In moving the Executive Council statement let me make one thing clear at the outset.
We are not starting this debate from where we want to be.
This union, along with nearly the whole movement, argued for Remain in the referendum.
But we must now go on from where we are.
Which is the recognition that the British people voted to leave the European Union.
They did not do more than that – they did not vote to lose their jobs or their hard-won social rights.
But they did not do less either.
They wanted control over key decisions to be returned to our elected politicians in Westminster.
And as democrats we respect that vote.
It is however impossible to respect the way the government has conducted itself since.
The negotiations as to how and on what terms we leave the EU, and what the new basis of our relationship with our nearest neighbours and largest market will be, has been entirely overshadowed by negotiations to try to hold the Tory Party together.
Theresa May has lost all authority.
All capacity to make decisions.
All power of initiative.
She is held prisoner by the dogmatists and fantasists of the far right.
These people see in Brexit the chance to turn Britain into the low-wage, deregulated, race-to-the-bottom society of their dreams.
But Brexit is turning into a nightmare for the rest of us – a nightmare of uncertainty above all.
The shadow of job losses is hanging over much of the British economy, including the jobs of tens of thousands of Unite members.
JLR and more.
And all Boris Johnson can say is….well, we all know what Boris said and I can’t repeat it here.
But what he said towards business is as good a summary of what the Tories want to do to Britain as a whole under cover of Brexit.
That’s why it is so urgent that the Labour Party and our trade union movement come together around an alternative.
Labour has started to do that with Jeremy Corbyn’s call for Britain to stay in a customs union with the EU.
And to have access (not membership) of a tarrif-free single market, as well as his opposition to any hard border dividing Ireland once more.
Labour has the chance to speak for the whole country in resisting the catastrophic hard Brexit the Tories have in store.
And our Chair was a thousand times right when he told conference that in or out of the EU matters less than getting the Tories out of office and Jeremy into number ten.
That’s why this union makes no apology for working in unity with the Labour front bench as they try to navigate through the difficult period between now and the end of March next year, when Britain is scheduled to leave.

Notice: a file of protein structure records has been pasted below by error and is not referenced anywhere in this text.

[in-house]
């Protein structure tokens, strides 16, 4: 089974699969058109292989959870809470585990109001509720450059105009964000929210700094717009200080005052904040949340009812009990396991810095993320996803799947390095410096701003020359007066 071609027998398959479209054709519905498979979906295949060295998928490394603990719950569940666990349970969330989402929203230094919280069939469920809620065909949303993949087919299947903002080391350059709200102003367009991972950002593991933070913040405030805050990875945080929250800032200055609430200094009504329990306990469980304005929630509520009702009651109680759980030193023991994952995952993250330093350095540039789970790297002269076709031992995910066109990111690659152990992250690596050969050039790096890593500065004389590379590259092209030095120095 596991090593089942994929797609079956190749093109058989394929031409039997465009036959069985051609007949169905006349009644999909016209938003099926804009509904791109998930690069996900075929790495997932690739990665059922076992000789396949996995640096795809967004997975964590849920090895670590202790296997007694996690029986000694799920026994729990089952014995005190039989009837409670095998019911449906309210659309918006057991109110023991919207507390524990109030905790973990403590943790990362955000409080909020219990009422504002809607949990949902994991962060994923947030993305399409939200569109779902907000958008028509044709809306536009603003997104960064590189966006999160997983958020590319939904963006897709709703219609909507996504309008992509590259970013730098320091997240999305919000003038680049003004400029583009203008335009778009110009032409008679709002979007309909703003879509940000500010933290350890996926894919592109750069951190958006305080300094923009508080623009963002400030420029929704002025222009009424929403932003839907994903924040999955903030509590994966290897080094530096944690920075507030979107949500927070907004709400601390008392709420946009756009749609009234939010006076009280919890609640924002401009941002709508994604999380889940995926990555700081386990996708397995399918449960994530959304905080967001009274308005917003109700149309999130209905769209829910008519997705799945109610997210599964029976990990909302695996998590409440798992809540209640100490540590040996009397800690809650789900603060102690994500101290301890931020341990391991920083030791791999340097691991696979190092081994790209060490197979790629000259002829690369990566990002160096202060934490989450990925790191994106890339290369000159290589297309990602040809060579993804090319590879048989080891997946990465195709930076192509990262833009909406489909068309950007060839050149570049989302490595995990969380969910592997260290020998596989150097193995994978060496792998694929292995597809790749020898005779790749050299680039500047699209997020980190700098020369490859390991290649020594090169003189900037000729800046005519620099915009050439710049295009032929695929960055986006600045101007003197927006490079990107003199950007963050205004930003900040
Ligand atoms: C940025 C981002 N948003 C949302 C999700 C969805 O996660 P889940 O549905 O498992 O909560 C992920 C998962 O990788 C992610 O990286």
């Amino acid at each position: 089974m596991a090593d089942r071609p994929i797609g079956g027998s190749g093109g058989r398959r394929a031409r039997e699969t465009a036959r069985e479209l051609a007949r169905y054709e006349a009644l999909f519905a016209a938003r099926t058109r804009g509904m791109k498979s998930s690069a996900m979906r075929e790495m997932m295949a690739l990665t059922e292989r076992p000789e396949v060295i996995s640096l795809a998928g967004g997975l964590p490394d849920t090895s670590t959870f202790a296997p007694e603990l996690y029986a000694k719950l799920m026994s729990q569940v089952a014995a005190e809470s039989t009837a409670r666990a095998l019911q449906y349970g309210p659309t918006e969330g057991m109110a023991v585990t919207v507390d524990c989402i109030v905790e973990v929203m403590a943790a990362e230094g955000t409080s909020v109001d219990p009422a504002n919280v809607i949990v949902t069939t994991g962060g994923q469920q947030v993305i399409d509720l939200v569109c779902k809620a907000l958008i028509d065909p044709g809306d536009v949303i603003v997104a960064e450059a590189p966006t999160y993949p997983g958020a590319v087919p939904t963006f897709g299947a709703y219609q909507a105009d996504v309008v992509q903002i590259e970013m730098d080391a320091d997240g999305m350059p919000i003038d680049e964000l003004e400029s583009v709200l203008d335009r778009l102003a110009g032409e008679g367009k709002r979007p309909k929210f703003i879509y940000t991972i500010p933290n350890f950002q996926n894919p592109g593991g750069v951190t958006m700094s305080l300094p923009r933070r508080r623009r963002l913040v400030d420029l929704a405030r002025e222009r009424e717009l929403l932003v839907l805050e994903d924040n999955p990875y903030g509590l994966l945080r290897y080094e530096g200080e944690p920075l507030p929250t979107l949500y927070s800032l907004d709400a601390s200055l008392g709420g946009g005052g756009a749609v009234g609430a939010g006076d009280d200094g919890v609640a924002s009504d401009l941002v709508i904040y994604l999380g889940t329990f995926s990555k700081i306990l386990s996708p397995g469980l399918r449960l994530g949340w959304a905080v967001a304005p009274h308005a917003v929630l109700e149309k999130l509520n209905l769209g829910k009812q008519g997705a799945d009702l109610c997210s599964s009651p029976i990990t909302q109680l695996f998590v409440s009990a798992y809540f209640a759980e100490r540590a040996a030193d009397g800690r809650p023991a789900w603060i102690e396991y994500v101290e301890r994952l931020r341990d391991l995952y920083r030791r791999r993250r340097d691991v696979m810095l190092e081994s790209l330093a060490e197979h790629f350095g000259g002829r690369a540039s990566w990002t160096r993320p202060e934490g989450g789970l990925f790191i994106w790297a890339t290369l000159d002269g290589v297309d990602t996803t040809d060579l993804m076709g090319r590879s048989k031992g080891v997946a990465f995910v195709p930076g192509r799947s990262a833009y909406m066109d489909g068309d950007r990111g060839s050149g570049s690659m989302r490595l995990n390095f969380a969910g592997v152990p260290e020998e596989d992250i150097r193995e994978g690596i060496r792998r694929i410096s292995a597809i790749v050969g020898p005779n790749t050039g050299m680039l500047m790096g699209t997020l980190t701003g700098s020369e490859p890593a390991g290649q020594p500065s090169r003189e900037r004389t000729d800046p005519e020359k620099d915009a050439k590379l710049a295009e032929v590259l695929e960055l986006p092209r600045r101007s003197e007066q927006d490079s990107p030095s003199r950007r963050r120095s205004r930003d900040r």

We know the sensitivities.
The majority of Labour Party members don’t want Brexit.
The majority of working class people do.
We respect the referendum result while working to mitigate its worst consequences, for jobs above all.
We listen to the concerns of so many working people that the EU’s free movement of Labour has squeezed their wages and conditions, while rejecting any attempt to blame the migrant workers rather than the greedy bosses for this.
The Executive Council statement spells out our position on tackling these abuses with greater labour market regulation – just one of the measures Labour and our union are proposing to ensure that no working-class community is ever left behind in the future.
The statement also gives your Executive Council the flexibility to adapt to the changing political situation and the negotiations as they evolve.
This is not the moment for putting ourselves in a straitjacket.
Our principles are consistent, and spelt out in the statement, but our tactics must be adaptable.
So to be clear – we are not calling for a second referendum.
And let me say too, that Unite’s policy will be set here by our elected delegates and our elected EC, and not by any unrepresentative opinion polls commissioned by God knows who.
But, like the Labour Party, we remain open to the possibility of a vote on any deal the Tories come back with.
If we can be sure of anything it is that any deal cooked up by May, Johnson, Davis and Fox will not meet Labour’s red lines or the needs of the British economy.
And the Tory red lines certainly won’t meet Unite’s requirements.
We need to unite.
Our movement needs to speak with a single voice in opposition to the
Tory cliff-edge Brexit.
In support of jobs, workers’ rights and equality for all removing the concerns that many of our members have.
And in also offering hope to those who backed Brexit out of despair.
Conference, we are Unite.
Out leadership is vital to our movement and to our nations on this issuee more than any.
Colleagues, the executive statement leads the way.